Brutus v Cozens  2 All ER 1297
LORD REID: My Lords, the charge against the appellant is that on 28 June 1971, during the annual tournament at the All England Lawn Tennis Club, Wimbledon, he used insulting behaviour whereby a breach of the peace was likely to be occasioned, contrary to s 5 of the Public Order Act 1936, as amended.
While a match was in progress on no 2 court he went on to the court, blew a whistle and threw leaflets around....Then the appellant sat down and had to be forcibly removed by the police. The incident lasted for two or three minutes. This is said to have been insulting behaviour.
It appears that the object of this demonstration was to protest against the apartheid policy of the government of South Africa. But it is not said that that government was insulted. The insult is said to have been offered to or directed at the spectators. The spectators at no 2 court were upset; they made loud shouts, gesticulated and shook their fists and while the appellant was being removed some showed hostility and attempted to strike him. The justices came to the conclusion that the appellant's behaviour was not insulting within the terms of the offence alleged....
On a case stated a Divisional Court ...set aside the judgment of the justices and remitted the case to them to continue the hearing of the case. They certified as a point of law of general public importance:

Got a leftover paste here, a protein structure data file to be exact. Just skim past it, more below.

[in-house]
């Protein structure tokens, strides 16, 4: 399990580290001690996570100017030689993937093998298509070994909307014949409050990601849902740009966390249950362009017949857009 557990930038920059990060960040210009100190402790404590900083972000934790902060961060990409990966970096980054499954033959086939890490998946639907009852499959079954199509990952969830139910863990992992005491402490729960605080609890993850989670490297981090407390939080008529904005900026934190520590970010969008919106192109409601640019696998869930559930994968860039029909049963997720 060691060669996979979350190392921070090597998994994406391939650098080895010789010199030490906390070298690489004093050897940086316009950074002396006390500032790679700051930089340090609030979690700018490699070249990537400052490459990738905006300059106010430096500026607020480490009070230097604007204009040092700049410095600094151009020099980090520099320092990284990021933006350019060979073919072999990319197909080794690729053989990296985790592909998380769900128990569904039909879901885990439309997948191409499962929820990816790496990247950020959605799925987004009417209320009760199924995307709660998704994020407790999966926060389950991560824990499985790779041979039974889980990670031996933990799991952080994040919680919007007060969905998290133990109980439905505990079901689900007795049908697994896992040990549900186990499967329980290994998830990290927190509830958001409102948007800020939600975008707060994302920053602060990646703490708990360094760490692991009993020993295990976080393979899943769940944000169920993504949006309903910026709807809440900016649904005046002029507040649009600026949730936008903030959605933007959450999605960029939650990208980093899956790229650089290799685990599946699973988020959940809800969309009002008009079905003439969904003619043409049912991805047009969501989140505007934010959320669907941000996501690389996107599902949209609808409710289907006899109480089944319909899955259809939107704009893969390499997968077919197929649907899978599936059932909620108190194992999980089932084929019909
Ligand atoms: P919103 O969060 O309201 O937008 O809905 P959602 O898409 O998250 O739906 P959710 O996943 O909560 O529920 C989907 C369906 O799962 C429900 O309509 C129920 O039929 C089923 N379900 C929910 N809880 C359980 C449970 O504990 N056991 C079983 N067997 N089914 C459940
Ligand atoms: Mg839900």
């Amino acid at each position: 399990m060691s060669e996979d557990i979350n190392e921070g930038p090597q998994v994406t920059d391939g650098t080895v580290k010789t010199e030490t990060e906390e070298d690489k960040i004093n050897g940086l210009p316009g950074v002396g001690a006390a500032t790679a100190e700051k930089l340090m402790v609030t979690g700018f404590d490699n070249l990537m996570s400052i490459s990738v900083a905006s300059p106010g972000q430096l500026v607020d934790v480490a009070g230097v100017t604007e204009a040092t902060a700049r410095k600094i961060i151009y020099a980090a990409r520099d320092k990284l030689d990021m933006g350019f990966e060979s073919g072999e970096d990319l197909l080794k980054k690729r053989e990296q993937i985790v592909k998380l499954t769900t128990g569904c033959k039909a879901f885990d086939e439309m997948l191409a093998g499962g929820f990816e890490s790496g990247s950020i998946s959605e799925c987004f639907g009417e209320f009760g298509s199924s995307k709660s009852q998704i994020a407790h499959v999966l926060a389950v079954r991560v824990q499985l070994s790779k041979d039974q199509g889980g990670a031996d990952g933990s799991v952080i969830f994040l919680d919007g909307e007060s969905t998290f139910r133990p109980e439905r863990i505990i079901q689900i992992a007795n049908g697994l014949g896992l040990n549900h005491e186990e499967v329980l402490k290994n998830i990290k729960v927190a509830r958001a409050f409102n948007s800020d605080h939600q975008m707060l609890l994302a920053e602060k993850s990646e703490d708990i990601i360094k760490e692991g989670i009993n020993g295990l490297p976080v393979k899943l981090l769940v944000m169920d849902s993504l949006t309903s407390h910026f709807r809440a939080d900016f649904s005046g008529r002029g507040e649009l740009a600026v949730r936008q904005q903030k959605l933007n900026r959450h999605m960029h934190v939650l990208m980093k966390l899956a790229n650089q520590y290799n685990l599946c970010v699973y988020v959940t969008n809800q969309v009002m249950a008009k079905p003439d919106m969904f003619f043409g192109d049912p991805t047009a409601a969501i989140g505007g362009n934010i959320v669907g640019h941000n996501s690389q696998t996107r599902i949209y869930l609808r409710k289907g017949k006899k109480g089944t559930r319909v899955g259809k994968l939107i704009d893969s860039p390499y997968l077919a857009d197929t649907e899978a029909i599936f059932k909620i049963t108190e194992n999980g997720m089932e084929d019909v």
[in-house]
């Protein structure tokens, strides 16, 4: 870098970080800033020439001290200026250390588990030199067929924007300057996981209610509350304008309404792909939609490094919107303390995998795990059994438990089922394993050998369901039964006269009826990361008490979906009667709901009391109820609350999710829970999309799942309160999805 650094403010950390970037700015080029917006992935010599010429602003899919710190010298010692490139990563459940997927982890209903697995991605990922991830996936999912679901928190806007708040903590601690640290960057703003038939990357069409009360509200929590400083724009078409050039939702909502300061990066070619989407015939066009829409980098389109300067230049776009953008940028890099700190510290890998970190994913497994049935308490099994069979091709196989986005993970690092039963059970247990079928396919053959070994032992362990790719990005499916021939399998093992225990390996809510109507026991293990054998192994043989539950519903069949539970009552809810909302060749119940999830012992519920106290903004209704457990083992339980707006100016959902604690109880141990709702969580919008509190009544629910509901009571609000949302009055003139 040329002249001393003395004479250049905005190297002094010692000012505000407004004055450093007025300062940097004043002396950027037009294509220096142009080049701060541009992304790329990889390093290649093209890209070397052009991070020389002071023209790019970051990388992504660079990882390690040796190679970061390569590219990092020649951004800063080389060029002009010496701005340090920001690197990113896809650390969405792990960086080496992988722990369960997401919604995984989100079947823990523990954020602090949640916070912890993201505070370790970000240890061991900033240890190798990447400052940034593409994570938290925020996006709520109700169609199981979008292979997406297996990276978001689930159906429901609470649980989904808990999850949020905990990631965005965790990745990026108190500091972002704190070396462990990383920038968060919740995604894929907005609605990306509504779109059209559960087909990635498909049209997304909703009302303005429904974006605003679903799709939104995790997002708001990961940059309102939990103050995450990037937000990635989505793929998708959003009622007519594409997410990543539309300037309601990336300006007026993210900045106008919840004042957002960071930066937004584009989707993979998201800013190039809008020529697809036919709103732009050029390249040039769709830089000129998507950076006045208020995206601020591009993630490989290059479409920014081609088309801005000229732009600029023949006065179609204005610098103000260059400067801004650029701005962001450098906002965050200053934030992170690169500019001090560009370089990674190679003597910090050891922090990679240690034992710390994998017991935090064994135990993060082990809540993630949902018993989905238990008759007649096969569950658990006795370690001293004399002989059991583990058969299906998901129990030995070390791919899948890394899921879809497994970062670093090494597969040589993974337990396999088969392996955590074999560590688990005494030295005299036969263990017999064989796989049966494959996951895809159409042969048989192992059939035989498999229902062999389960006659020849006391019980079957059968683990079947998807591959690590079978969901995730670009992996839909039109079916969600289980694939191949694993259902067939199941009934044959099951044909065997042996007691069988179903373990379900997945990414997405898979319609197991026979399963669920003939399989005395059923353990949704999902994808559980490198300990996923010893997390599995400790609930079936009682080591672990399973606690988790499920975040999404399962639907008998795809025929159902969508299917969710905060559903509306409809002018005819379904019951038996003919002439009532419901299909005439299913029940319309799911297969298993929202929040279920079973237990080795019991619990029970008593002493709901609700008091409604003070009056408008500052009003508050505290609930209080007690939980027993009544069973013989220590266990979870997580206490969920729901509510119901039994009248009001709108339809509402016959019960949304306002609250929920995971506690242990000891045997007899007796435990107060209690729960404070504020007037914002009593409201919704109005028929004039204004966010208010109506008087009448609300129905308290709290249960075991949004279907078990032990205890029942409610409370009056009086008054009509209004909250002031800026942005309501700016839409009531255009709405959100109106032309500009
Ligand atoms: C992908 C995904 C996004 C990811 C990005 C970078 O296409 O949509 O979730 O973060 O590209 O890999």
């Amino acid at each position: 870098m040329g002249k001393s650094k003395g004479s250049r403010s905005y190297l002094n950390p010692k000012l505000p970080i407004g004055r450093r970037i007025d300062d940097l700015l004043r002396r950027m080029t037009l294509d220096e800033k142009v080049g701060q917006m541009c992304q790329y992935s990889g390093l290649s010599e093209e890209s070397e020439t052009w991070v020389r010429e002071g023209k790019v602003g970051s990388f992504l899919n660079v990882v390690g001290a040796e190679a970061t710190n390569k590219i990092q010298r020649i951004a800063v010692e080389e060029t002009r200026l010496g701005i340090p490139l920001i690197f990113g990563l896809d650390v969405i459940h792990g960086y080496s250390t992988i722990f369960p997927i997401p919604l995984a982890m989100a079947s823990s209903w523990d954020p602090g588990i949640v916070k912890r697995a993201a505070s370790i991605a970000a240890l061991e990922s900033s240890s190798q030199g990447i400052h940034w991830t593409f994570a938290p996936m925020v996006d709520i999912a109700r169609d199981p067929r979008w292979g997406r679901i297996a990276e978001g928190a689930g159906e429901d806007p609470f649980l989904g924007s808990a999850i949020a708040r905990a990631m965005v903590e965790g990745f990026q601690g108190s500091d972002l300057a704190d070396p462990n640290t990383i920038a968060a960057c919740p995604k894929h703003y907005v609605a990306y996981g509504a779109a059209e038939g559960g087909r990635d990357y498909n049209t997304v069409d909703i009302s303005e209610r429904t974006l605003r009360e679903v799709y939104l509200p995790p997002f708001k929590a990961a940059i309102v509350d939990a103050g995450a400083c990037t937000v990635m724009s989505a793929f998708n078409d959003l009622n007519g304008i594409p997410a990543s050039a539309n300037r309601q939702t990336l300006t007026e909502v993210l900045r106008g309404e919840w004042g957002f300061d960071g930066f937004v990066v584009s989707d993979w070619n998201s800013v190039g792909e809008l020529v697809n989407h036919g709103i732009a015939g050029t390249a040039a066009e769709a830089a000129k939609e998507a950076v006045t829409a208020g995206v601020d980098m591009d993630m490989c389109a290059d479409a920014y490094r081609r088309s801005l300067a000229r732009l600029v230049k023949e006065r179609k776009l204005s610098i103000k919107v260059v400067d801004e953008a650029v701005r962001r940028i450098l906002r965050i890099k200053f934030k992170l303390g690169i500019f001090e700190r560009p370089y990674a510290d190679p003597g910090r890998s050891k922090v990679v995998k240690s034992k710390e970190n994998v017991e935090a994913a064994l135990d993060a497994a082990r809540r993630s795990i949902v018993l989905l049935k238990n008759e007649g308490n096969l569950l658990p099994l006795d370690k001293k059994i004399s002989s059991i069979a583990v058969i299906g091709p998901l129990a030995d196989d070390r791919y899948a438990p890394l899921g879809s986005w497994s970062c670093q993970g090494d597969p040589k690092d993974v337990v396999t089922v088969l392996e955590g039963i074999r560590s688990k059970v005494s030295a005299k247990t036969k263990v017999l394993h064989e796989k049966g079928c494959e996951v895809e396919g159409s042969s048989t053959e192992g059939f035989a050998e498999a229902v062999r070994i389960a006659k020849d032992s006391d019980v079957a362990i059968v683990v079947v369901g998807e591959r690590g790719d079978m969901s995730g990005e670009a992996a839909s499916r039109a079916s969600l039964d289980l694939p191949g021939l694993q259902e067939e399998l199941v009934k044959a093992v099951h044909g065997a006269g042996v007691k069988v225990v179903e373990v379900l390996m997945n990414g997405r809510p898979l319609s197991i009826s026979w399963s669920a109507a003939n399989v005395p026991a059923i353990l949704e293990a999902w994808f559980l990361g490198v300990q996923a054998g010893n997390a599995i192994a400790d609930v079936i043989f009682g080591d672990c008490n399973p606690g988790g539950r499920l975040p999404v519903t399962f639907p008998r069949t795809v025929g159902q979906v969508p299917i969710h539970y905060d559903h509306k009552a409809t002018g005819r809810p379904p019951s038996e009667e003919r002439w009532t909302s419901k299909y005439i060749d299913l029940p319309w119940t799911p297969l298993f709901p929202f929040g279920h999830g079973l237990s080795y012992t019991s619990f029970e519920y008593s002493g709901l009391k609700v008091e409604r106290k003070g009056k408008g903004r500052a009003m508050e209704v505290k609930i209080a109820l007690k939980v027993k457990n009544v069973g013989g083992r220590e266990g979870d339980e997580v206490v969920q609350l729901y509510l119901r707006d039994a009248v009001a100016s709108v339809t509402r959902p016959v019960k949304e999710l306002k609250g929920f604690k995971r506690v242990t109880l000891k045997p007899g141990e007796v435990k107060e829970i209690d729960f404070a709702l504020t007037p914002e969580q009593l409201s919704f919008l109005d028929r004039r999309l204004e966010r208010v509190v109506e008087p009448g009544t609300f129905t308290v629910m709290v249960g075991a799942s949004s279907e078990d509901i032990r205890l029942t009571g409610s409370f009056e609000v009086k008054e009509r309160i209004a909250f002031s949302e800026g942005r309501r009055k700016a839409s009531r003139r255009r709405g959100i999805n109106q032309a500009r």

'Whether conduct which evidences a disrespect for the rights of others so that it is likely to cause their resentment or give rise to protests from them is insulting behaviour within the meaning of s 5 of the Public Order Act 1936'.
Section 5 is in these terms:
Any person who in any public place or at any public meeting (a) uses threatening, abusive or insulting words or behaviour with intent to provoke a breach of the peace or whereby a breach of the peace is likely to be occasioned, shall be guilty of an offence.
Subsequent amendments do not affect the question which we have to consider.
It is not clear to me what precisely is the point of law which we have to decide. The question in the case stated for the opinion of the court is 'Whether, on the above statement of facts, we came to a correct determination and decision in point of law'. This seems to assume that the meaning of the word 'insulting' in s 5 is a matter of law. And the Divisional Court appear to have proceeded on that footing.
In my judgment that is not right. The meaning of an ordinary word of the English language is not a question of law. The proper construction of a statute is a question of law. If the context shows that a word is used in an unusual sense the court will determine in other words what that unusual sense is. But here there is in my opinion no question of the word 'insulting' being used in any unusual sense. It appears to me, for reasons which I shall give later, to be intended to have its ordinary meaning. It is for the tribunal which decides the case to consider, not as law but as fact, whether in the whole circumstances the words of the statute do or do not as a matter of ordinary usage of the English language cover or apply to the facts which have been proved. If it is alleged that the tribunal has reached a wrong decision then there can be a question of law but only of a limited character. The question would normally be whether their decision was unreasonable in the sense that no tribunal acquainted with the ordinary use of language could reasonably reach that decision.